Carl Miller '97: Quantum Information
by Sophie Hansen '24 for Silver Quest
Quantum physicist and mathematician Carl Miller (Class of ‘97) lives a life to which many magnet students aspire. He is a mathematician at the National Institute of Standards and Technology (NIST) and serves as an Adjunct Associate Professor at the University of Maryland.
When at Blair, Miller centered his focus mainly on mathematics, enrolling in advanced math courses and participating in a multitude of extracurricular math competitions. He continued on a “math trajectory” during most of his college career at Duke University and his graduate studies at UC Berkeley. Miller notes that his magnet background had a strong influence on his studies in college and graduate school. Early encouragement to perform at an exceptional level set the stage for him to tackle difficult subjects later on. After his graduate studies, Miller began to independently explore computer science and physics when he was a postdoc at the University of Michigan.
Miller’s current research focuses on cybersecurity and information security, topics that require him to draw heavily on the field of quantum physics. Miller noted that if there was a class at Blair that he could go back and take again, it would definitely be physics. “In what I currently do, I use a lot of physics, and I kind of learned it as I went, and I think that a lot of the stuff that was taught in the physics class in the magnet was valuable,” he said.
One of Miller’s recently completed research projects dealt with the idea of quantum coin flipping. This involves considering a scenario in which two parties, who do not see one another and only communicate through an information channel, seek to flip a coin fairly. Neither party trusts the other but wants to feel that the coin flip was fair. Miller explored the intriguing mathematical aspects of this problem and under what circumstances it was possible or not to have an equitable coin flip.
When asked what piece of advice he would offer to current Blair students, Miller remarked that they should consider broadening their focus to multiple subject areas. Miller recalled,“ I think when I was a student I had very specific ideas of what I wanted to do, which was mainly math, music, and computer science, and I was kind of laser-focused on those things. But my advice to younger students would be to broaden the focus because you never know what’s going to come up later.”
Miller looks back fondly on the Blair Magnet Program, crediting it with accelerating his studies of mathematics. The program offered him the opportunity to take numerous advanced math courses that aren’t typically offered at the high school level. Additionally, he was able to participate in math competitions that further propelled him toward a career in the field of mathematics. Miller explained, “I guess you could say I always knew what I thought I wanted to do, which was mathematics, and what I would say that the Magnet did for me on that front was really accelerated me in that direction.”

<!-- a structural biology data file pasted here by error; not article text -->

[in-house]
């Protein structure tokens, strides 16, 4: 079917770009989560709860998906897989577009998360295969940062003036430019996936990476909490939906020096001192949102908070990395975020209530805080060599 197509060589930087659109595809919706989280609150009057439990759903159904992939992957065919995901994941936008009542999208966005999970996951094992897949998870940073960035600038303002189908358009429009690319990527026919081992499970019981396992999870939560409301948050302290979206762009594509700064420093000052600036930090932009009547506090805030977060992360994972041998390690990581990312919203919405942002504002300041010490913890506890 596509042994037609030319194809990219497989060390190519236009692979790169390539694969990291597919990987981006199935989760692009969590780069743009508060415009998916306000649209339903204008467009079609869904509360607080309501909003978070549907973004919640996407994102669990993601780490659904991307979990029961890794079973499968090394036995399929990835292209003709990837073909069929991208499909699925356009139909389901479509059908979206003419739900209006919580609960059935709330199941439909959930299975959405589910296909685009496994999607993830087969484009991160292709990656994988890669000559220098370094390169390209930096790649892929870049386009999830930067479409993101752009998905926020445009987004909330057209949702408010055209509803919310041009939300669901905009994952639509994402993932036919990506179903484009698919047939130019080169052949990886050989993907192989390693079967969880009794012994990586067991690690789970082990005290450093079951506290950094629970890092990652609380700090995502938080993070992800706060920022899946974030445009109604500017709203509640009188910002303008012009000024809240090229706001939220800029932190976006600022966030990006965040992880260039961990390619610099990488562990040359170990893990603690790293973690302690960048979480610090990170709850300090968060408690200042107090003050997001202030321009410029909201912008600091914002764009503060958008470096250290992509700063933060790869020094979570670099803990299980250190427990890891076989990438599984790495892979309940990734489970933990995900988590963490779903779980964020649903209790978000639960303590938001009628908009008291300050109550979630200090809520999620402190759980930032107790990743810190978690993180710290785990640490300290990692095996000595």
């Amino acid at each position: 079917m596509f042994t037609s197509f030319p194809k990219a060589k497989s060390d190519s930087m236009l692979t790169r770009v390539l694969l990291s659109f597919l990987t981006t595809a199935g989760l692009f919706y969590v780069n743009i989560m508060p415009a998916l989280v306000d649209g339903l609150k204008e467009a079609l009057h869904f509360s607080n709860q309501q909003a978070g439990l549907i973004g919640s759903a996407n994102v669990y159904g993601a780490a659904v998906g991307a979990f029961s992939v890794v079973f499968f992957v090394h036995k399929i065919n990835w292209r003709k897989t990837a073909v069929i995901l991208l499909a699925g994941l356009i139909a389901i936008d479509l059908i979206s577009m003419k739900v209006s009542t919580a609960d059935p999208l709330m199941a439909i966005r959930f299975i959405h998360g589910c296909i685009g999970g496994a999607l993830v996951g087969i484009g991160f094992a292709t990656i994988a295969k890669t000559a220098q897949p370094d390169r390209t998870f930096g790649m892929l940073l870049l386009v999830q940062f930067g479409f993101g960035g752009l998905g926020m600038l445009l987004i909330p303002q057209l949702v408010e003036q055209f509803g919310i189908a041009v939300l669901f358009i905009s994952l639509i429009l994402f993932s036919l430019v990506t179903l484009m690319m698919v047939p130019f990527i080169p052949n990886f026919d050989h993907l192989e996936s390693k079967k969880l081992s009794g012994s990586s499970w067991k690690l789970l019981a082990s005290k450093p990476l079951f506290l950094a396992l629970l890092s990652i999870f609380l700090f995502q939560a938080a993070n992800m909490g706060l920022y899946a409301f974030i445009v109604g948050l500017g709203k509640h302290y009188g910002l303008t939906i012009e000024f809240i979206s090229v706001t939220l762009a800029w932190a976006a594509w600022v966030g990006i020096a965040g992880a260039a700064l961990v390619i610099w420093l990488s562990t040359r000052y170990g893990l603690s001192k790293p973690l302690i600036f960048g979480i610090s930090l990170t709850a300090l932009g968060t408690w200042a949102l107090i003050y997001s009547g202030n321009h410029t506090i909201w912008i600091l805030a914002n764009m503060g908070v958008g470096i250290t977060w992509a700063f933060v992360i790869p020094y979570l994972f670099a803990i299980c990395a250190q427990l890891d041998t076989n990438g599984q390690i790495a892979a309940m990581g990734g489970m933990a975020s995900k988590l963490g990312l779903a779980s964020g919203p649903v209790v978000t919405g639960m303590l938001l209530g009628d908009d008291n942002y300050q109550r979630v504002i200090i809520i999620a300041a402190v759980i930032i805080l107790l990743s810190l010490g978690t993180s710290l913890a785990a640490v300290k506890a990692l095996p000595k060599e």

When asked what he considers the most memorable part of the Blair Magnet Program, Miller replied that it would probably be Magnet Arts Night (now STEM Arts Night). Even though as a magnet student he had largely focused on math, science, and computer science, nevertheless he also deeply appreciated the intersection between STEM and the arts. Miller himself even participated in the event by playing the piano. Regarding Magnet Arts Night, Miller fondly recalls, “I just remember how there was just so much creativity, and that there were so many surprises.”
Miller’s enthusiasm for Magnet Arts Night again underscores his advice that Blair magnet students would benefit significantly from taking courses spanning a wide variety of topics. Miller emphasizes the fact that there are discernable commonalities between seemingly different subjects, and insightfully notes, “I think maybe searching out those commonalities may be part of students figuring out for themselves what they personally value.”
For Blair Magnet students interested in quantum physics/computation, Miller recommends the book Quantum Computation and Quantum Information by Michael A. Nielsen and Isaac L. Chuang. He also advises looking into college courses at UMD on quantum computing.